[Federal Register: June 23, 2000 (Volume 65, Number 122)]
[Proposed Rules]               
[Page 39117-39119]
From the Federal Register Online via GPO Access [wais.access.gpo.gov]



Fish and Wildlife Service

50 CFR Part 17

RIN 1018-AF30

Endangered and Threatened Wildlife and Plants; Proposed Special 
Regulations for the Preble's Meadow Jumping Mouse; Availability for 
Comment of the Draft Record of Compliance and Reopening of Comment 

AGENCY: Fish and Wildlife Service, Interior.

ACTION: Proposed rule; notice of availability; reopening of comment 


SUMMARY: We, the Fish and Wildlife Service (Service), announce the 
availability of a draft Record of Compliance (ROC) for a previously 
proposed section 4(d) rule under the Endangered Species Act (ESA) for 
the Preble's meadow jumping mouse (Preble's). The proposed section 4(d) 
rule, published in the Federal Register on December 3, 1998 (63 FR 

[[Page 39118]]

prescribes the conditions under which take of the Preble's would or 
would not be a violation of section 9 of the ESA. This draft ROC 
describes how the proposed section 4(d) rule complies with various 
statutory, Executive Order, and Departmental Manual requirements 
applicable to rulemaking. We are entertaining comments on the draft 
ROC, and on the proposed section 4(d) rule as it relates to the ROC.

DATES: Send your comments on the draft ROC, and the section 4(d) rule 
as it relates to the ROC, to us (see ADDRESSES section) by July 24, 

ADDRESSES: To obtain a copy of the draft ROC, contact Leroy Carlson, 
Field Supervisor, Colorado Fish and Wildlife Office, U.S. Fish and 
Wildlife Service, 755 Parfet Street, Room 361, Lakewood, CO 80225. Send 
your comments to Leroy Carlson at the same address. You may examine the 
comments we receive by appointment during normal business hours in Room 
361 at the above address.

FOR FURTHER INFORMATION CONTACT: Leroy W. Carlson, Field Supervisor, 
Colorado Fish and Wildlife Office (see ADDRESSES section), telephone 



    The Preble's was designated as a threatened species under the ESA 
on May 13, 1998 (63 FR 26517). As a result, all of the section 9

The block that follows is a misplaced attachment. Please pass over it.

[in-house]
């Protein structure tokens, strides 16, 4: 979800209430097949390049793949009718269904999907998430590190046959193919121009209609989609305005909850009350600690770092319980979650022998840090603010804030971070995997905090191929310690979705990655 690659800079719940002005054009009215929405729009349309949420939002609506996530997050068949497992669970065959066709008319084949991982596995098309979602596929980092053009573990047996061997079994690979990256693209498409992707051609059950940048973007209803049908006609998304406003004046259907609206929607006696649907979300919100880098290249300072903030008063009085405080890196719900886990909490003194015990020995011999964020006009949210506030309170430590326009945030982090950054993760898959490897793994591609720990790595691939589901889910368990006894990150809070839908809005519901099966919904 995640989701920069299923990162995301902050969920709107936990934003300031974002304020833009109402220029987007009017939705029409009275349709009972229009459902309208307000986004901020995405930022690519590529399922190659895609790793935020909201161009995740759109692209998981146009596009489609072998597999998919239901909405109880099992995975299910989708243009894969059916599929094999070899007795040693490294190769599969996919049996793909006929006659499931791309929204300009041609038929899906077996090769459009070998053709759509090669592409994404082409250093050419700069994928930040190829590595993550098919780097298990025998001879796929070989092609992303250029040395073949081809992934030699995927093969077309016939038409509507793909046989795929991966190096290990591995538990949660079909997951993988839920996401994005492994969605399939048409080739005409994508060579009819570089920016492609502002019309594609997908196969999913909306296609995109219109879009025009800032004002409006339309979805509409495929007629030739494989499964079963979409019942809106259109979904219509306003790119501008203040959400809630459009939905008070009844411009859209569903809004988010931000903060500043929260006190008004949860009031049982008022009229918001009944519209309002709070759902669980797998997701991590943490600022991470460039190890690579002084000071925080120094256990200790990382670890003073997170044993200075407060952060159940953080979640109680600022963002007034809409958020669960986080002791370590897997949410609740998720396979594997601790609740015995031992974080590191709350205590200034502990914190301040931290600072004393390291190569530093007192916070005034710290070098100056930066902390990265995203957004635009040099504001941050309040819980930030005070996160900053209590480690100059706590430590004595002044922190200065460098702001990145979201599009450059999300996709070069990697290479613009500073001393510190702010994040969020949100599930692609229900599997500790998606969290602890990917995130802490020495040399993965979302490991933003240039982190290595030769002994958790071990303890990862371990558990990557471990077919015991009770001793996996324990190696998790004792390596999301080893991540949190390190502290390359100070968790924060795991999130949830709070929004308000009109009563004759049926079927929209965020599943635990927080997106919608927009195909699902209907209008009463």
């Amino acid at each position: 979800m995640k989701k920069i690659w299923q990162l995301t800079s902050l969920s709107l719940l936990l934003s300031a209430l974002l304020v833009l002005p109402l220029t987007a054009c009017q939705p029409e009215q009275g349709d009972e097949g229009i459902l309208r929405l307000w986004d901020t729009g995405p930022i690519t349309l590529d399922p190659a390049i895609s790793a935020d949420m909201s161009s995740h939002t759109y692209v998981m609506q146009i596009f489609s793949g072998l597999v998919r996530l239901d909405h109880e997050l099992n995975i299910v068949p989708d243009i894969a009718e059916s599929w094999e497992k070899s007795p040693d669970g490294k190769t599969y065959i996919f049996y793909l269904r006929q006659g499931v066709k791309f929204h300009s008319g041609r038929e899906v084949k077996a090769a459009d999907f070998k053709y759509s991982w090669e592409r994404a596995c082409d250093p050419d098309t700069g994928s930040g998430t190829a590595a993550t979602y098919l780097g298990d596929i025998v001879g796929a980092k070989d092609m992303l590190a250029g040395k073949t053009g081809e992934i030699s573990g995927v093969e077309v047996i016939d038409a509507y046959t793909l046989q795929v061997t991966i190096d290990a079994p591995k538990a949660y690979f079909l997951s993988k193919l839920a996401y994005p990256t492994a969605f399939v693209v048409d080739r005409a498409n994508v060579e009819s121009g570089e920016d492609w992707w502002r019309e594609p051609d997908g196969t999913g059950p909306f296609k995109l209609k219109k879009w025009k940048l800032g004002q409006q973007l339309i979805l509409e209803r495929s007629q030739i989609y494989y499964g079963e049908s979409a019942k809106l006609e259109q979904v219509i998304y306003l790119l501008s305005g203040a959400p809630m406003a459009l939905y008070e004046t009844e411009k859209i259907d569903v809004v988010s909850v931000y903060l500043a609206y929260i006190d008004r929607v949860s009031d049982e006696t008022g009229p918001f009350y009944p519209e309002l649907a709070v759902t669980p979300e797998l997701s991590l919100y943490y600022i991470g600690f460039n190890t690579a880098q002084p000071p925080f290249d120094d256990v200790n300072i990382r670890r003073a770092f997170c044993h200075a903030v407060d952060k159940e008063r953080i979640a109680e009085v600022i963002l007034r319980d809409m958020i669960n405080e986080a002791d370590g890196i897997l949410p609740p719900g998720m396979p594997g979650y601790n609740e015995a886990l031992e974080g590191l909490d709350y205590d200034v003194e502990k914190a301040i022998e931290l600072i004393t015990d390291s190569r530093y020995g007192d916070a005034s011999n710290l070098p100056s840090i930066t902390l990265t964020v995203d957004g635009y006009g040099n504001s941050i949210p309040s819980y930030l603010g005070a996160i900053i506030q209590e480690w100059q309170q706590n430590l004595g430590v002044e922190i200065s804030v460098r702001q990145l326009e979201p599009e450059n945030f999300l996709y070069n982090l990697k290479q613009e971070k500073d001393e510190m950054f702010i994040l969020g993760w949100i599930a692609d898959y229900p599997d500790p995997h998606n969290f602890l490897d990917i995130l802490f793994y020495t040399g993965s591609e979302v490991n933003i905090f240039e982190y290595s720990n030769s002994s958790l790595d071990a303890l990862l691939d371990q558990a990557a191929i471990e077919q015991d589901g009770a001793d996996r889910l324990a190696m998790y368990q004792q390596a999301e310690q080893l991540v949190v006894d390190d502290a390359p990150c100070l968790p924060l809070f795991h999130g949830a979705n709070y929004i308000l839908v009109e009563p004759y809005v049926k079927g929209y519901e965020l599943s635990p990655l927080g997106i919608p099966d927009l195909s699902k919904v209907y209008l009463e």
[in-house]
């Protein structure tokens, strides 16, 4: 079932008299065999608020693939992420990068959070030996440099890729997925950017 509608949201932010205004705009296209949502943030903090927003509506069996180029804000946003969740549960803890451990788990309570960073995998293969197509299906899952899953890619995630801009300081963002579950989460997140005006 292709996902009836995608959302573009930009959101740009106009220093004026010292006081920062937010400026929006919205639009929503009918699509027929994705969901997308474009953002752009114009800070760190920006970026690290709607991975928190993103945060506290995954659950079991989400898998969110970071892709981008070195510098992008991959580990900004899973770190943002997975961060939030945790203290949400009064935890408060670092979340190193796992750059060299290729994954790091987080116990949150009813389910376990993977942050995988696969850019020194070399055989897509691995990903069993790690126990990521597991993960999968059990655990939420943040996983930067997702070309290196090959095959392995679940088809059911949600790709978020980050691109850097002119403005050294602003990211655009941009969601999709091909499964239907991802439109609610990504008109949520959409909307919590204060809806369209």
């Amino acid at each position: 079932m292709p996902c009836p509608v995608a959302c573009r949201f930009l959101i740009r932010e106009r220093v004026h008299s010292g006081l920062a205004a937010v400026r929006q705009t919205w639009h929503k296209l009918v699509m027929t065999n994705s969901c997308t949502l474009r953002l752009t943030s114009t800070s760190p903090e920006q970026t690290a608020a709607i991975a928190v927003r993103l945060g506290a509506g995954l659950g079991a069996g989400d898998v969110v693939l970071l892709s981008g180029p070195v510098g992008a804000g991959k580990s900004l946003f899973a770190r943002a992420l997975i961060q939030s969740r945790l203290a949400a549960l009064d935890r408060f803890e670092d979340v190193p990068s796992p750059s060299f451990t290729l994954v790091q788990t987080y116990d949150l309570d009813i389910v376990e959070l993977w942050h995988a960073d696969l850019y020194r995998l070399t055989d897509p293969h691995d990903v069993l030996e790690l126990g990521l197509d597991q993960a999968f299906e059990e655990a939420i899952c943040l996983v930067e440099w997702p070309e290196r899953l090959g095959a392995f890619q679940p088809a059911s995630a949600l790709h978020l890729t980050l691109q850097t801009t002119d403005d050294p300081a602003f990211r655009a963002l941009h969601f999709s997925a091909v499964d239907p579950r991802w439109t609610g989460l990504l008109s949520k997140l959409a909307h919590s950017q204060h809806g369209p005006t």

prohibitions of the ESA (16 U.S.C. 1538) against take of the species 
are applicable across the whole Preble's range. These prohibitions, in 
part, make it illegal for any person subject to the jurisdiction of the 
United States to ``take'' any listed wildlife species, that is, to 
harass, harm, pursue, hunt, shoot, wound, kill, trap, or collect any 
threatened or endangered species or to attempt to engage in any such 
conduct. However, on December 3, 1998 (63 FR 66777), we published a 
proposed ``special rule'' under section 4(d) of the ESA to replace the 
general prohibitions against take of the Preble's with special measures 
tailored to the conservation of the species. Under the special rule as 
we originally proposed it, all of the section 9 prohibitions against 
take of the Preble's would still be in effect, except as specifically 
exempted in the special rule. Since then, as a result of comments 
received on the proposed rule, we have decided that when we finalize 
the special rule, we will not include the elements of the proposed rule 
that would establish different standards for areas depending on whether 
or not they are included in Mouse Protection Areas or Potential Mouse 
Protection Areas. Those elements were included in Sec. 17.40(k)(3), 
(4), and (6) through (12) of the proposed rule. As a result, this ROC 
analyzes the effects of only the four rangewide exemptions contained in 
the remainder of the special rule.
    The rangewide exemptions in the special rule would exempt four 
types of activities from the take prohibitions--rodent control, ongoing 
agricultural activities, landscaping, and activities associated with 
water rights. These exemptions would provide affected landowners with 
economic benefits by allowing activities on their land that may have 
been prohibited or limited by section 9 as a result of the listing of 
the Preble's. As proposed, the rule would be in effect for 18 months, a 
period we then considered long enough to allow interested parties to 
develop Habitat Conservation Plans (HCP) to obtain authorization for 
take of the Preble's under section 10 of the ESA. However, as the 
result of comments received on the proposal, we now intend when we 
finalize the special rule for it to be in effect for 36 months, a 
period long enough not only for completion of county-wide HCP's now in 
process, but also for completion of a recovery plan and other 
conservation efforts for the Preble's.
    We have prepared an economic analysis and made other determinations 
about the potential effects of the four rangewide exemptions contained 
in the proposed special rule. These determinations are described in the 
ROC and are summarized below. We have determined that the economic 
effect of the rule would be a benefit to landowners and the economy. 
The rule would allow certain activities to continue, avoiding costs 
that may be associated with abstaining from conducting these activities 
in order to avoid take of the Prebles. The following paragraphs provide 
a summary of the contents of the ROC for each of the four exemptions 
provided by the proposed special rule:
    (1) Rodent control. The proposed rule provides that any take 
resulting from rodent control within 10 feet of, or inside, any 
structure would not be prohibited. Without the rule, those undertaking 
rodent control adjacent to structures within Preble's range may decide 
to have surveys done to determine whether the Preble's is present and